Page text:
Freshly minted as his party's choice for the White House, Republican Donald Trump on Wednesday will make a display of solidarity with his running mate, Indiana Gov. Mike Pence, a social conservative who is at odds with Trump on many issues.

Pence, the keynote speaker on the third day of the Republican convention in Cleveland, has been well received by the Republican Party's social conservative wing, who were skeptical of Trump's commitment to opposing abortion and same-sex marriage but trust his running mate, a former U.S. lawmaker.

But joint appearances between the two men have been awkward. Trump and Pence shared the stage only briefly on Saturday as Pence publicly agreed to be Trump's running mate, and their first televised interview together, on CBS's "60 Minutes," was not smooth.

For example, asked about Pence's support in Congress for war in Iraq, Trump responded, "I don't care," saying Pence was allowed to make occasional mistakes. When the interviewer asked if Democratic presumptive nominee Hillary Clinton should get the same wiggle room on her own Iraq vote when she was a U.S. senator, Trump said, "No."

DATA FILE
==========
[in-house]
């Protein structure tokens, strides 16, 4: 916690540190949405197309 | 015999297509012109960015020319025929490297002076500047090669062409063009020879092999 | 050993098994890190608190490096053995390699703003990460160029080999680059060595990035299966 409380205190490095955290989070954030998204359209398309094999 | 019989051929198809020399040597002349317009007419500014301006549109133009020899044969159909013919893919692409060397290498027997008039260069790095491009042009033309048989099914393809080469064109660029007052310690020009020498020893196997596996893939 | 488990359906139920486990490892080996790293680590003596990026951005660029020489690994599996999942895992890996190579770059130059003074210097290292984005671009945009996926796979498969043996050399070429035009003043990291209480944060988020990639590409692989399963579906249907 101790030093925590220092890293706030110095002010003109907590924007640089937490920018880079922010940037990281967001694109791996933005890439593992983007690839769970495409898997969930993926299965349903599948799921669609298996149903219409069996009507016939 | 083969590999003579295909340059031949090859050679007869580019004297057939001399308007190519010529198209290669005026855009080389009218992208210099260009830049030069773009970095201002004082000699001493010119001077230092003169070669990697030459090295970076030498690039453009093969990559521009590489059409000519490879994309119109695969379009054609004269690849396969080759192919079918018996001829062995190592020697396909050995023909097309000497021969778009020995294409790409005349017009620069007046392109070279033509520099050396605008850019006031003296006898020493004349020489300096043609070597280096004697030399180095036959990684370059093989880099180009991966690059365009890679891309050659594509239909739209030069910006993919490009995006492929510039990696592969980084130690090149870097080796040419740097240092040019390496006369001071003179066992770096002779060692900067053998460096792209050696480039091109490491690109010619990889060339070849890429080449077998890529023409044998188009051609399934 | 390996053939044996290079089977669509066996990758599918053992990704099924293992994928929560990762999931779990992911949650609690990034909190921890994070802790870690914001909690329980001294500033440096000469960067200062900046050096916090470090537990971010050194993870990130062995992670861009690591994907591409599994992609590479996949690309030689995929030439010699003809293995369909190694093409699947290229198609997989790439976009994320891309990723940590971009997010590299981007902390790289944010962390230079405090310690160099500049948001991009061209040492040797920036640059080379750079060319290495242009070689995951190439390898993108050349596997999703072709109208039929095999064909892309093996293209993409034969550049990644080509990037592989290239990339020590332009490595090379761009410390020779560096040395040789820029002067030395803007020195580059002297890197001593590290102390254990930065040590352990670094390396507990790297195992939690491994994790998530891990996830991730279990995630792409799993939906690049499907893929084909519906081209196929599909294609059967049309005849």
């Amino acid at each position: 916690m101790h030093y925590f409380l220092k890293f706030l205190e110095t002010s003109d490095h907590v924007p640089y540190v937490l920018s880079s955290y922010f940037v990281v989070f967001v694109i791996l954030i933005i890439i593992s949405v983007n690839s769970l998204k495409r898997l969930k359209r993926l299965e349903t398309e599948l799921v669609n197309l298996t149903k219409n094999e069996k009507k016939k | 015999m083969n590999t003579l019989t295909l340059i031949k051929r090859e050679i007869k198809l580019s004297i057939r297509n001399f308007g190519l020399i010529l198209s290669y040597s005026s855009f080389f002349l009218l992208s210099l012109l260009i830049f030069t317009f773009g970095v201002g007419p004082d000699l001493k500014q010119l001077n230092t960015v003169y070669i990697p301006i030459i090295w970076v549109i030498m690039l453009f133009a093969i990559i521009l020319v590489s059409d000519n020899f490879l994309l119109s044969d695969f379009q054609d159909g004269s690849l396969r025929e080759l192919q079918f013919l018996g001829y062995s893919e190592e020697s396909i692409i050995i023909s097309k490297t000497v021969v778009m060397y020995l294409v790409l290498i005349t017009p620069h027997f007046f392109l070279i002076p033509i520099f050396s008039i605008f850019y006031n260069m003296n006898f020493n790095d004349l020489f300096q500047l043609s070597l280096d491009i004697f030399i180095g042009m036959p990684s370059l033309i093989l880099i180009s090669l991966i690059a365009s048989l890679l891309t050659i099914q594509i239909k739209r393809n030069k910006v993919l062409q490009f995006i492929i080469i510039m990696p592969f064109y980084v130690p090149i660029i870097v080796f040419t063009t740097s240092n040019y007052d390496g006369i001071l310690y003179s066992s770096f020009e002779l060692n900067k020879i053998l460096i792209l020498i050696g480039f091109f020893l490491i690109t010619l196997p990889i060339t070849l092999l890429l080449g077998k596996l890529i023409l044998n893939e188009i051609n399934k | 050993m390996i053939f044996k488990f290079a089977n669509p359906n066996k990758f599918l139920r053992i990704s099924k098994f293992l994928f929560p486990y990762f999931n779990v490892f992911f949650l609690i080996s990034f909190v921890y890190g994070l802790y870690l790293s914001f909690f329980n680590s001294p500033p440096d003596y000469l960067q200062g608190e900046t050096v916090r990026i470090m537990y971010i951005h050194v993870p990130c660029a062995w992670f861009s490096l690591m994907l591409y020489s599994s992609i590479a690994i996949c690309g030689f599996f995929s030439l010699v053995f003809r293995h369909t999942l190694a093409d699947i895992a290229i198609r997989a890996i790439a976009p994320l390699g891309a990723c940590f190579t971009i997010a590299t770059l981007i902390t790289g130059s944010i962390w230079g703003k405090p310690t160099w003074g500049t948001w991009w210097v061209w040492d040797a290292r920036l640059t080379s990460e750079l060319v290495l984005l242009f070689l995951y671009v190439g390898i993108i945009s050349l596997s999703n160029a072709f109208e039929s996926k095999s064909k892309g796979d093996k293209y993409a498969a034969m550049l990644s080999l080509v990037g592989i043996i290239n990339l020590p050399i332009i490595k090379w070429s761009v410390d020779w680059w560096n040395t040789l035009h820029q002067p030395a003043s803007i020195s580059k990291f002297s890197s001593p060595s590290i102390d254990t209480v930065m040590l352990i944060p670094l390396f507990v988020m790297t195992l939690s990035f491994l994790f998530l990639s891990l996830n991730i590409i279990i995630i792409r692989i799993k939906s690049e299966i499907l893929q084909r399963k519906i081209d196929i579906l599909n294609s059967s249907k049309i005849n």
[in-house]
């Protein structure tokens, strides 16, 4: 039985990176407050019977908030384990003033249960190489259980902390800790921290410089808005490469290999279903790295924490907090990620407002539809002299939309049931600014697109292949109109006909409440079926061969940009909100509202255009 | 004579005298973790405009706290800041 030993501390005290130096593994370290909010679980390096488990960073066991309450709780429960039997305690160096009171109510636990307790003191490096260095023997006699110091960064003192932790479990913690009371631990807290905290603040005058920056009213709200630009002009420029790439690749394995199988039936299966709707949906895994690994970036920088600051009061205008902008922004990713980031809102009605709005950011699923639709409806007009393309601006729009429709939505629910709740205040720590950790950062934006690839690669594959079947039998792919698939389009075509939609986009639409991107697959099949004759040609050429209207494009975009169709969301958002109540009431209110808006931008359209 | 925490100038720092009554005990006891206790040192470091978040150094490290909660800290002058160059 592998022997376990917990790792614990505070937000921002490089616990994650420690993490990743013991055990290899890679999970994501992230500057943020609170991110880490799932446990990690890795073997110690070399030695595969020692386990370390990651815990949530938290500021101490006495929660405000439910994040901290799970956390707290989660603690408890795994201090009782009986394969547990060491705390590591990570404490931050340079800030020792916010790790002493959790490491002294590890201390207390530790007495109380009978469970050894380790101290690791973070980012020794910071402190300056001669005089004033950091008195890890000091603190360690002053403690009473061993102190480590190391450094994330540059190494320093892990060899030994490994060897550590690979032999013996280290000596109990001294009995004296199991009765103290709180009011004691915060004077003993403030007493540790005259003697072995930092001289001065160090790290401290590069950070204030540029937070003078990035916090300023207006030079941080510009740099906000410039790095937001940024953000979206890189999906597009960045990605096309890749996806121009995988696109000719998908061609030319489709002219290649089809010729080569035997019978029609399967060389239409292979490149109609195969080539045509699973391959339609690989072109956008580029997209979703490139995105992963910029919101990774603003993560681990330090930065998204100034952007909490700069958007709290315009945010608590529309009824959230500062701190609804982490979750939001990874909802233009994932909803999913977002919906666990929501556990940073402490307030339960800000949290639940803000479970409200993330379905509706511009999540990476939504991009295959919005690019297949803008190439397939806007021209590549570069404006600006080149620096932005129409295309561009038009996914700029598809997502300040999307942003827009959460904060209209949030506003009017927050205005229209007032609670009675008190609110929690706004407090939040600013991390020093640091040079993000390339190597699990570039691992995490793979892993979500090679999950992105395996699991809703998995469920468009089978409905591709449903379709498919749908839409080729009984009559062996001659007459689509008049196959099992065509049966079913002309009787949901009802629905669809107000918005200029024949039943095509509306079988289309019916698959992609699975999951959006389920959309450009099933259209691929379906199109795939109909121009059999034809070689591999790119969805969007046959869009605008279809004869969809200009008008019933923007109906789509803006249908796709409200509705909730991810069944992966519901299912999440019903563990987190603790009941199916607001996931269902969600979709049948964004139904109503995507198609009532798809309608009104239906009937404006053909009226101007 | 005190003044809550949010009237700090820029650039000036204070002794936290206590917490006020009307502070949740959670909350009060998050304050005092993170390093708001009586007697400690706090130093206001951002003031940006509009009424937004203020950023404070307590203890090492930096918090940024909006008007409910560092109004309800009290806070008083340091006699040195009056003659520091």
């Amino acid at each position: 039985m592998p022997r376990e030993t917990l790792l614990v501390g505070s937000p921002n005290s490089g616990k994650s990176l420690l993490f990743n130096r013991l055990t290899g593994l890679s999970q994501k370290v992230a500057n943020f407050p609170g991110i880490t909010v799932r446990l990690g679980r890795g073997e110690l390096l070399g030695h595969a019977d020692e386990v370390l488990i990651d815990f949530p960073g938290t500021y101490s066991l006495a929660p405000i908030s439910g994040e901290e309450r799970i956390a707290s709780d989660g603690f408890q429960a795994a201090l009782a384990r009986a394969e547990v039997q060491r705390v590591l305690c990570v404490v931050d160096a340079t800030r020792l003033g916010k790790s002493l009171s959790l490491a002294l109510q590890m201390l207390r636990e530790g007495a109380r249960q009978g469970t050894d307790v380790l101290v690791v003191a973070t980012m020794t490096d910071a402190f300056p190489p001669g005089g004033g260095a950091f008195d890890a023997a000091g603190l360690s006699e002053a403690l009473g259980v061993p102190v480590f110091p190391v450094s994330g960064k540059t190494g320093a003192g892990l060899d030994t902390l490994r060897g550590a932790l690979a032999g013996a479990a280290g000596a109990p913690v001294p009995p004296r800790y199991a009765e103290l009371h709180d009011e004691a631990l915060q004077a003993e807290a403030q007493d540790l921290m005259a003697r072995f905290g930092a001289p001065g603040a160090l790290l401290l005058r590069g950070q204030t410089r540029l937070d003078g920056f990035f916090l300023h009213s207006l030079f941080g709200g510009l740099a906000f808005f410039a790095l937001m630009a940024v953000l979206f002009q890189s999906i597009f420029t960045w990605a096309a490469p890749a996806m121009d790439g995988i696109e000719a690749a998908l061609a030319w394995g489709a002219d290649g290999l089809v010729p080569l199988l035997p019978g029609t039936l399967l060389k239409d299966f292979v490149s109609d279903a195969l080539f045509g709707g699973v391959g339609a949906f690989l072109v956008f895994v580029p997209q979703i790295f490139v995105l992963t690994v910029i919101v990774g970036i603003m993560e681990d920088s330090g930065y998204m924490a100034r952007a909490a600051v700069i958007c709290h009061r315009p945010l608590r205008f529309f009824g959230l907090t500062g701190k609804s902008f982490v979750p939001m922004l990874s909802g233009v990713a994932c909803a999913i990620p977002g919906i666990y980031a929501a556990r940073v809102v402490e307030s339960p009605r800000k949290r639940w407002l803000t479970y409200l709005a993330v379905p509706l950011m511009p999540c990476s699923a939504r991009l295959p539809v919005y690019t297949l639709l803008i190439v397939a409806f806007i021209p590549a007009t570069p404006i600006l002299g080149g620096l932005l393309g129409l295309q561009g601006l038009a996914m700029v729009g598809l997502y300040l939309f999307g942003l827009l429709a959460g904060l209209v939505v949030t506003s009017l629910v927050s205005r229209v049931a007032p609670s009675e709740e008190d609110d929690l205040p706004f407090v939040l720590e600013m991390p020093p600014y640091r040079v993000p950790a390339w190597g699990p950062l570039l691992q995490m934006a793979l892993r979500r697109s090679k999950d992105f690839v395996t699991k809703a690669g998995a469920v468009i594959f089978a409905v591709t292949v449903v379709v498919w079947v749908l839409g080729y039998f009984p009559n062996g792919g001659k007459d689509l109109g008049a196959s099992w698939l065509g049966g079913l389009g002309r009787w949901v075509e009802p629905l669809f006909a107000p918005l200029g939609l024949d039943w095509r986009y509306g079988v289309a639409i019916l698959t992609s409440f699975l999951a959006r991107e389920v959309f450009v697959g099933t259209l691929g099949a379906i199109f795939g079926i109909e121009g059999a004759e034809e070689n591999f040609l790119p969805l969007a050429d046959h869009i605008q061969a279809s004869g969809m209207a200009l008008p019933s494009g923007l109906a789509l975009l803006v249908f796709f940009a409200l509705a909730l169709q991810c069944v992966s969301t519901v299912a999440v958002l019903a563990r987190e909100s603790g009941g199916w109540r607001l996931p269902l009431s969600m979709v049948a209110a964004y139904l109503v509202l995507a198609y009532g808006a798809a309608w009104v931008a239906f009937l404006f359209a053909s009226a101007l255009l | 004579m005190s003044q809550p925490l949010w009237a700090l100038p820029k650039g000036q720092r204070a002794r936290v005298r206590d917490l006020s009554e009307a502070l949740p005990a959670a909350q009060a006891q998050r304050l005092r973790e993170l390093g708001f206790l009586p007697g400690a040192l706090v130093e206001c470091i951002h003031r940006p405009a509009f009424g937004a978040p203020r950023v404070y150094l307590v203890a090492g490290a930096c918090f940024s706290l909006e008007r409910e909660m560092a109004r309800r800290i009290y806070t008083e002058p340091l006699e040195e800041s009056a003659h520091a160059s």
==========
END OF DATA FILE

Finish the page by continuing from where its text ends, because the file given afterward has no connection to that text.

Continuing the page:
The choreography of the Cleveland convention where Trump was formally named the party's nominee for the Nov. 8 election has been uneven. At times, anti-Trump delegates interrupted to shout their displeasure. Tuesday's session was intended to focus on the economy, but few speakers hewed to the theme.

Several convention delegates called Trump's choice of running mate a step toward uniting a bitterly divided Republican Party and working to build bridges with the party's establishment. Pence's performance on Wednesday, and his interactions with Trump, could help to sell hesitant Republicans at home on the duo.

Pence will speak in prime time on Wednesday, a day dedicated to "Make America First Again." Earlier in the day, he will appear with his wife, Karen, Trump and his family at a welcome event.

On Tuesday, Pence delivered a surprise address to the American Conservative Union, where he repeatedly compared Trump to former Republican President Ronald Reagan, a favorite among the party faithful. He said he had gotten to know Trump and knew he cared about helping Americans.

"For all the world he reminds me of Ronald Reagan," Pence said. "My fellow conservatives, it's time for us to come together. Come together around this good man."